Our cartoonist Eric Holland this week (page 29) observed that the Reno City Council is busy cleaning up strip clubs while a far more egregious problem—low income people having to deal with rising rents—goes ignored by the council.

In its messianic drive against the strip clubs, the city has engaged in a little dubious behavior of its own. City Councilmember Jenny Brekhus reported during a public meeting that she had learned the city attorney’s office had hired a private detective and sent its agent into strip clubs looking for negative information. The city attorney is not generally expected to take sides on issues that come before the council but, in this case, not only had a side but seems to have used public funds to make the case for his view.

As nearly every public official in the state knows, the information that comes before officials when they vote on public policy is supposed to be public. How can the public assess the reasons their public officials are voting aye or nay without having that information? Yet City Attorney Karl Hall is withholding it from residents, using an alleged attorney/client relationship as the reason. Strippers are more skilled than Hall at using fig leafs.

“That was commissioned under an attorney-client privilege basis based on [an] investigation in anticipation of litigation,” said Hall’s deputy Chandeni Sendall.

Too bad. The city attorney has no right to generate material that is disclosable under the law and then withhold it. The Reno Police Department had no active investigations of the strip clubs, so it is clear the city attorney was freelancing, and every indication is that its invesigation had to do not with law enforcement but with persuading the council to vote a particular way.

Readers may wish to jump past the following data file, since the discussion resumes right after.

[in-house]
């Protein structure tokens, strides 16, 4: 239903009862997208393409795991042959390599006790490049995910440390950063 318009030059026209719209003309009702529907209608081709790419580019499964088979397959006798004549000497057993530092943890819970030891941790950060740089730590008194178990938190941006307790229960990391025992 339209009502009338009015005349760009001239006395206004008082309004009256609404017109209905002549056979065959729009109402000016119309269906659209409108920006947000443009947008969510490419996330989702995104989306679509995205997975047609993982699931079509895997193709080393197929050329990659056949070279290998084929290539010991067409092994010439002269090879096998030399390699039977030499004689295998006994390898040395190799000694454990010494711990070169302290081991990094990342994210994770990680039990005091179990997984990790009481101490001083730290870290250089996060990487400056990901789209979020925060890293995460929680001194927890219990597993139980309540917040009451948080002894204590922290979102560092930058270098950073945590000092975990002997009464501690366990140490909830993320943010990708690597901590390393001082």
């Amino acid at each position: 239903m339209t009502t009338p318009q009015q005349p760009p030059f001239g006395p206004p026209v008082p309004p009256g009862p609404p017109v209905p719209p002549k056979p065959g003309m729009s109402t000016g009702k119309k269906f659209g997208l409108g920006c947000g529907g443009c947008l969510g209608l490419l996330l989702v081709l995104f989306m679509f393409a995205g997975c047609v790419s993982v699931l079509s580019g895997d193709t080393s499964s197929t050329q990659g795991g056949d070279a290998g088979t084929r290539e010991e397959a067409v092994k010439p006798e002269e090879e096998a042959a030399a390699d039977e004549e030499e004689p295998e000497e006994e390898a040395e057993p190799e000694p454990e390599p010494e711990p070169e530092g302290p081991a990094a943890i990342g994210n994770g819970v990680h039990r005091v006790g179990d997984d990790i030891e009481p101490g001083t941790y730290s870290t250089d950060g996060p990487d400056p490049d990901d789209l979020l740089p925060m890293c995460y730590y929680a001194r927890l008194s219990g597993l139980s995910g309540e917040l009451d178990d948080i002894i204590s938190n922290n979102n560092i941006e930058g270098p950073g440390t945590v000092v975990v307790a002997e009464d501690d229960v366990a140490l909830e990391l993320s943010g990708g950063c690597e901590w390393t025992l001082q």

As for the council vote, councilmembers voted to beef up ordinances against the strip clubs in ways that, as This is Reno put it, would “cripple if not eliminate many of the city’s adult businesses. The ordinances would remove alcohol sales at strip clubs within six months of passage, put tighter controls on signs, and potentially force them to move to more industrial areas.”

Using the power of the state to put commercial entities out of business is not an action that should be taken lightly or quickly, yet this particular action came up and was resolved with the kind of speed we seldom see in local government. Moreover, it champions the fussy preferences of one group of citizens over another based solely on the content of the entertainment provided at those businesses.

In addition, the council action was in part a response to complaints by economic development folks who want to lure businesses to Reno. As we have said many times, our culture and economy should be built around the interests of local residents, and those outside our community can then decide whether they like what we like. We should not be tailoring life in Reno to the desires of businesses in Roanoke or San Diego.